Perth Hills

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Perth Hills in context with Perth - the blue line on the horizon is the Darling Scarp which defines the western side of the Perth Hills area

Perth Hills is a term used primarily for marketing purposes to identify that part of the Darling Scarp and hinterland east of the scarp, that lies within the shires of Mundaring and Kalamunda, and as part of the constituent bodies belonging to the Eastern Metropolitan Regional Council of Perth, Western Australia.

The term is most commonly found on tourist maps, and on the government Department of Environment and Conservation pamphlets and materials relating to the regional headquarters at Mundaring Weir – The Perth Hills National Parks Centre[1][2] (formerly known as the Hills Forest Discovery Centre) and its 'Nearer to Nature' programs and activities. It is also sometimes used in books and pamphlets.[3][4]

In earlier usage of the term 'The Hills' by people living in Perth, the identification of specific locations along the Darling Scarp (also called the Darling Range) found some places more commonly referred to than others.

Separate Hills areas[edit]

Kalamunda, and Darlington as two separate locations were frequently referred to as synonymous with the term 'The Hills' due to their presence on the edge of the Scarp and the steep roads found in those places. Greenmount Hill is often considered the 'entrance point' to the Hills because the main road – the Great Eastern Highway – passes through this location, adjacent to the route of the much earlier road, the York Road.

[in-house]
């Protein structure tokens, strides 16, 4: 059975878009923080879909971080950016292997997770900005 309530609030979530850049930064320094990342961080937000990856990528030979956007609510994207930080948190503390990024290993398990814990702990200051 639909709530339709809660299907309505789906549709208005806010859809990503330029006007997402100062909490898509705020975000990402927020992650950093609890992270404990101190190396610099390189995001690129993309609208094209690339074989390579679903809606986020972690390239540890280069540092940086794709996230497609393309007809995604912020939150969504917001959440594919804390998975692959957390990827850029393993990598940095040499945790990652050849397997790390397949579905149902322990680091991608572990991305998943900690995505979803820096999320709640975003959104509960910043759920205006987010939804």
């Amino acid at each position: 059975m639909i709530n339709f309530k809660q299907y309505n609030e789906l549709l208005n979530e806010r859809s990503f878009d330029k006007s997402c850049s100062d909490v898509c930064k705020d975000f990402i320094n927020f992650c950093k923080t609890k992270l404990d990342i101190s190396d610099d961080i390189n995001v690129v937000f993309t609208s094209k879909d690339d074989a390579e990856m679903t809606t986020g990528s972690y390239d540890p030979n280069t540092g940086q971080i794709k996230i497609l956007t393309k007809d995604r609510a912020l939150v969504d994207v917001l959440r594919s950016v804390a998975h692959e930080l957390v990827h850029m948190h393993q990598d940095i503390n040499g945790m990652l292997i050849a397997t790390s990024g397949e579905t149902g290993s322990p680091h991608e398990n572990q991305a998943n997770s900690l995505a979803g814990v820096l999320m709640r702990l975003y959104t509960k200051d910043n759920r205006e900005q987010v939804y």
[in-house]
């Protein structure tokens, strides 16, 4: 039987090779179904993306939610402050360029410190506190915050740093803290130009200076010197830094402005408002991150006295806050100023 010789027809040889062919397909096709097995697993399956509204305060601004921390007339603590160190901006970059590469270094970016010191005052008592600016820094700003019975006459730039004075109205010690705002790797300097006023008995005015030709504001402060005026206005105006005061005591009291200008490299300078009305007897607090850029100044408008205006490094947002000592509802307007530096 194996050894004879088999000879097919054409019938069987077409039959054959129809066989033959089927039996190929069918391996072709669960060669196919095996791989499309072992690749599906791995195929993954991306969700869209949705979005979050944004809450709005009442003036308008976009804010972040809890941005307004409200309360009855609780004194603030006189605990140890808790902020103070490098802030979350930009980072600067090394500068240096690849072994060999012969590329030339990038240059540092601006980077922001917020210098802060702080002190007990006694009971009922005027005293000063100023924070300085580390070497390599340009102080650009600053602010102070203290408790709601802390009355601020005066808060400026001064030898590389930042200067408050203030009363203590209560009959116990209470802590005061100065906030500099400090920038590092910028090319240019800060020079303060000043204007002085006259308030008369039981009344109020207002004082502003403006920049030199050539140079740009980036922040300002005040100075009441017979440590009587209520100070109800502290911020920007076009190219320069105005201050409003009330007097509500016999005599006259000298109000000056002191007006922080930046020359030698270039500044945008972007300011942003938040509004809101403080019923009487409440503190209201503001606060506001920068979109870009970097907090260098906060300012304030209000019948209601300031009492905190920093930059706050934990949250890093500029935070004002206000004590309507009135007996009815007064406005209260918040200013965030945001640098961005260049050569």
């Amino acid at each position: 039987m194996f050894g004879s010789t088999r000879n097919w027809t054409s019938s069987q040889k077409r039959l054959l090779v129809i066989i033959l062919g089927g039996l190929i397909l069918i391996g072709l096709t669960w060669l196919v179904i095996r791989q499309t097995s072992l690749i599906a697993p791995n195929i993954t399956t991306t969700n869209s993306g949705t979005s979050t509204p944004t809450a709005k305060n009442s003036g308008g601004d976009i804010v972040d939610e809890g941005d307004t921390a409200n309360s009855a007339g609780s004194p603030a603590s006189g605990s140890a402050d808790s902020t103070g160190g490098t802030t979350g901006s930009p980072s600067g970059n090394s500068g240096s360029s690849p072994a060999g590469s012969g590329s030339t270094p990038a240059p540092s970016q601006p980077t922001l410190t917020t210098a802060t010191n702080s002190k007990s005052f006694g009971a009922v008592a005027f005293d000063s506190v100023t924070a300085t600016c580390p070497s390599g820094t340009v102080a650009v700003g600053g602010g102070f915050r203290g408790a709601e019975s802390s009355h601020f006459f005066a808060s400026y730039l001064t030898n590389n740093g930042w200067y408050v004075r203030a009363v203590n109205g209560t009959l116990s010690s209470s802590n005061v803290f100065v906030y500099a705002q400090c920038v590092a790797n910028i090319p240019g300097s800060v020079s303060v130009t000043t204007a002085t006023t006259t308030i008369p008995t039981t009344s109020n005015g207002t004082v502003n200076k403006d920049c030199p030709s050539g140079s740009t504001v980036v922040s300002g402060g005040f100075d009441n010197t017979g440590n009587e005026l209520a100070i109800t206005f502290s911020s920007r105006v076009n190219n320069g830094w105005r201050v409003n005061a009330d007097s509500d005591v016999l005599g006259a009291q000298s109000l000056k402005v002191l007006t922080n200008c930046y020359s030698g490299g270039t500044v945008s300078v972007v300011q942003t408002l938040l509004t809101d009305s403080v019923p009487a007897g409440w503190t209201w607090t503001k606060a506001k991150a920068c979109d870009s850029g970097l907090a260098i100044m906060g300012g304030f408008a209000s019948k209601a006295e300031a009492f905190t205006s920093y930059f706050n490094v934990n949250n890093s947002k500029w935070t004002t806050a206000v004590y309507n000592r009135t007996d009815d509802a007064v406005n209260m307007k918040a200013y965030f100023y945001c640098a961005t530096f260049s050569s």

Swan Hills[edit]

The Swan Hills can be that part of the hills in the area defined by Toodyay Road and its passage within the north eastern part of the City of Swan and Gidgegannup. The term 'Swan Hills' is also used in other ways as well.

Mundaring Hills[edit]

The 'Welcome to Perth Hills' sign within 100 metres of Chippers Leap on Greenmount Hill is the entry point for that part of the hills in the Mundaring shire.[5]

Kalamunda Hills[edit]

Another Welcome to Perth Hills sign is on Kalamunda Road, before the road climbs to Kalamunda.[6] The area also includes the Bickley and Carmel Wine region.

Armadale Hills[edit]

The hills above Armadale – and localities are quite separate from the other hills localities.[7]

Wine region[edit]

Perth Hills is also a wine region, with some 35 wineries. The climate of warmer days and cooler nights makes it a very different region to the neighbouring Swan Valley. Larger wineries in the region combine vineyards with popular restaurants.[8]

The Australian Geographical Indication "Perth Hills" was entered in the Register of Protected Names on 25 March 1999.[citation needed]

Bushfire[edit]

The serious bushfire in the 2010s was regularly referred to as the 'Perth Hills' bushfire in reports and media, rather than being identified against any one locality.[9][10]

See also[edit]

References[edit]

  1. ^ Western Australia. Dept. of Environment and Conservation (2011), Perth Hills Discovery Centre : visitor information and national park camping, Dept. of Environment & Conservation, retrieved 23 October 2016 
  2. ^ New interpretation centre for Perth hills parks May 2006 Press release
  3. ^ Scott, Don; Western Australia. Dept. of Conservation and Land Management (2006), A guide to the Perth hills, Dept. of Conservation and Land Management, retrieved 23 October 2016 
  4. ^ Bell, Una (2004), Guide to native grasses in the Perth Hills (2nd ed.), U. Bell, ISBN 978-0-646-38142-8 
  5. ^ http://www.perthhills.com.au Mundaring Visitor Centre
  6. ^ http://www.kalamunda.wa.gov.au Kalamunda shire website
  7. ^ http://www.visitarmadale.com.au Armadalde Visitor Centre
  8. ^ Perth Hills Wine (Informative promotional website)
  9. ^ Perth Hills Bushfire February 2011 Review (W.A.); Keelty, Mick, 1954–; Keelty, M. J (2011), A shared responsibility : the report of the Perth Hills Bushfire February 2011 Review, Government of Western Australia, ISBN 978-0-7307-0248-1 
  10. ^ Perth Hills Bushfire February 2011 Review (W.A.) (2011), Submissions to the Perth Hills Bushfire February 2011 Review, Government of Western Australia, retrieved 23 October 2016